National Athletic Trainers' Association - Oxley College of Health Sciences

National Athletic Trainers’ Association

National Athletic Trainers’ Association inducts Gardner into Hall of Fame

On July 21, the National Athletic Trainers’ Association (NATA) inducted Chapman Clinical Professor of Athletic Training Greg Gardner into its Hall of Fame. Gardner was actually named to this body in 2020; however, because of the COVID-19 pandemic, the official ceremony was postponed a year.

man wearing a tie and glassesThe NATA Hall of Fame exists to recognize the very best of the athletic training profession. Induction into the Hall of Fame honors athletic trainers who exemplify the mission of NATA through significant, lasting contributions that enhance the quality of health care provided by athletic trainers and advance the profession. These men and women have shaped the profession through their noteworthy accomplishments and dedication to service, leadership and professionalism.

“I am thrilled that Greg has received this honor,” said Robin Ploeger, the dean of The University of Tulsa’s Oxley College of Health Sciences. “Greg has served the athletic training profession in many capacities during his career, including with program accreditation, international opportunities and in the professional association. During his time at TU, he has mentored approximately 140 students who have graduated from our athletic training program. Many of them have also gone on to successful careers and are also serving the profession.”

Gardner earned his bachelor’s degree from the University of Wyoming in 1984 and his master’s degree from the University of Arizona a year later. In 1995, he went to the University of Southern Mississippi to earn his doctor of education. Gardner’s first job was as an athletic trainer and teacher at Rockport-Fulton High School. He was there from 1985 to 1988, at which time he shifted into collegiate settings as an athletic trainer and assistant professor at Howard Payne University. Gardner’s volunteer service includes Oklahoma Athletic Trainers’ Association Student Session chair (1996-99), CAATE president (2008-01) and World Federation of Athletic Training and Therapy U.S. vice president (2011-18). He presently serves as a member of the Athletic Rehabilitators and Therapists of Ireland accreditation panel, Oklahoma Athletic Trainers’ Association vice president and Oklahoma Athletic Trainers’ Association government affairs chair.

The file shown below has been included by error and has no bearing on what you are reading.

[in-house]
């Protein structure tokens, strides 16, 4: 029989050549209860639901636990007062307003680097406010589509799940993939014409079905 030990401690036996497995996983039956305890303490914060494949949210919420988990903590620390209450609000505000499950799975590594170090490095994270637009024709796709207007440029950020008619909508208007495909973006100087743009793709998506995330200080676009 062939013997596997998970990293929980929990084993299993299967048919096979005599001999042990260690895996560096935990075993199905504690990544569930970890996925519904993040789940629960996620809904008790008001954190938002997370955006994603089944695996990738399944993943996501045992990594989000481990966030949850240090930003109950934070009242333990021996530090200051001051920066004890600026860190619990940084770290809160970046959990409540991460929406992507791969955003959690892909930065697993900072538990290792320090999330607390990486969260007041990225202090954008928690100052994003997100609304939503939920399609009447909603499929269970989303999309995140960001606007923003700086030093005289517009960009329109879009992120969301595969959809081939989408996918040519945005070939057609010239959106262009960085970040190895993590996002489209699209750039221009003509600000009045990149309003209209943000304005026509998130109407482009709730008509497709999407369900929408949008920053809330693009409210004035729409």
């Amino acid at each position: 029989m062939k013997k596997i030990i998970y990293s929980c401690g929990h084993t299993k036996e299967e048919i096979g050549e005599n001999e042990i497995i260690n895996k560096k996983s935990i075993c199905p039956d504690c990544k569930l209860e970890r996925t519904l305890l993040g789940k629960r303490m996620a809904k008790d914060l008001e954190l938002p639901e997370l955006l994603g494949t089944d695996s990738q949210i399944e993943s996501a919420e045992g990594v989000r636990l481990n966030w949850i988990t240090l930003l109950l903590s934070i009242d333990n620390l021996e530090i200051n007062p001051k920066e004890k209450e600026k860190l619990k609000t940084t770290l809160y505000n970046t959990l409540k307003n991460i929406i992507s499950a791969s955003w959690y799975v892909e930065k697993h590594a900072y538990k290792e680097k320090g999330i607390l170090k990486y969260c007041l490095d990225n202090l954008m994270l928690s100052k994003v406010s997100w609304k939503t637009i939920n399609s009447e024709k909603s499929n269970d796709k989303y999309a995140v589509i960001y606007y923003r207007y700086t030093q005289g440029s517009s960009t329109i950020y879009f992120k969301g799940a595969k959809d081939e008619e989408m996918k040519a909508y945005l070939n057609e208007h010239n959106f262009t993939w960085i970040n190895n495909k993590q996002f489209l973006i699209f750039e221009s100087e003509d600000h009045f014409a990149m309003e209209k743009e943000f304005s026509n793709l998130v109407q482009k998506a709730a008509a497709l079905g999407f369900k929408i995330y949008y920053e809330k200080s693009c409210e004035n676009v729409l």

Scholar, mentor, colleague and friend

Gardner’s induction into the NATA Hall of Fame is a seriously impressive accomplishment. Only one half of one percent of the organization’s members ever make it into that august body. This recognition follows Gardner’s not long after the International Service Award from NATA’s International Committee.

“It’s quite amazing that I am being honored for doing something I’m passionate about,” said Gardner, who received TU’s Outstanding Teacher Award in 2019. “I am so fortunate to work at a university that values professional service and to have a job that allows me to do the amount of work required to join the Hall of Fame.”


With typical humility, Gardner also shines a light on his colleagues and their contributions to his success: “I owe a large part of this honor to people who were both willing and capable of filling in the gaps when I found myself, for example, in Jordan during final exam week or attending back-to-back conference for 14 straight days. I am immensely fortunate to have their support and friendship.”

And those colleagues, in turn, speak highly of Gardner. “I have had the pleasure of learning from, working with, and serving with Greg for 25 years,” commented Ron Walker (BS ‘95, MA ‘96), OCHS’s associate dean and clinical professor of athletic training. “Greg has been instrumental in the success of countless students, myself included, and always provides the example of what it means to be a professional, a servant leader, a colleague and a friend. I am thrilled to be able to celebrate this tremendous honor with him, he is certainly deserving.”

Rachel Hildebrand (BS ’06), the director of TU’s athletic training program, added: “Dr. Gardner has been a rock as a mentor, colleague and friend. As a student of his, he shaped my career path, both as a clinician and educator. As a colleague, he has continued to impart his wisdom, expertise, and love of athletic training. I would not be where I am today without Dr. Gardner’s guidance.”

The need for athletic training professionals who can provide preventive, diagnostic and rehabilitative services is expected to grow 22% in the next eight years. Find your pathway into this exciting, expanding field at TU.




Robinson receives NATA scholarship

Round-offs, back handsprings and cartwheels — Katelyn Robinson grew up on gymnastics. With every twist and turn, she witnessed others’ injuries and made it her mission to study athletic training.

Robinson is a National Athletic Trainer’s Association Research and Education Foundation scholarship awardee. The number of scholarships NATA awards varies annually from 50 to 75 recipients with the amount of the award currently at $2,300 per scholarship.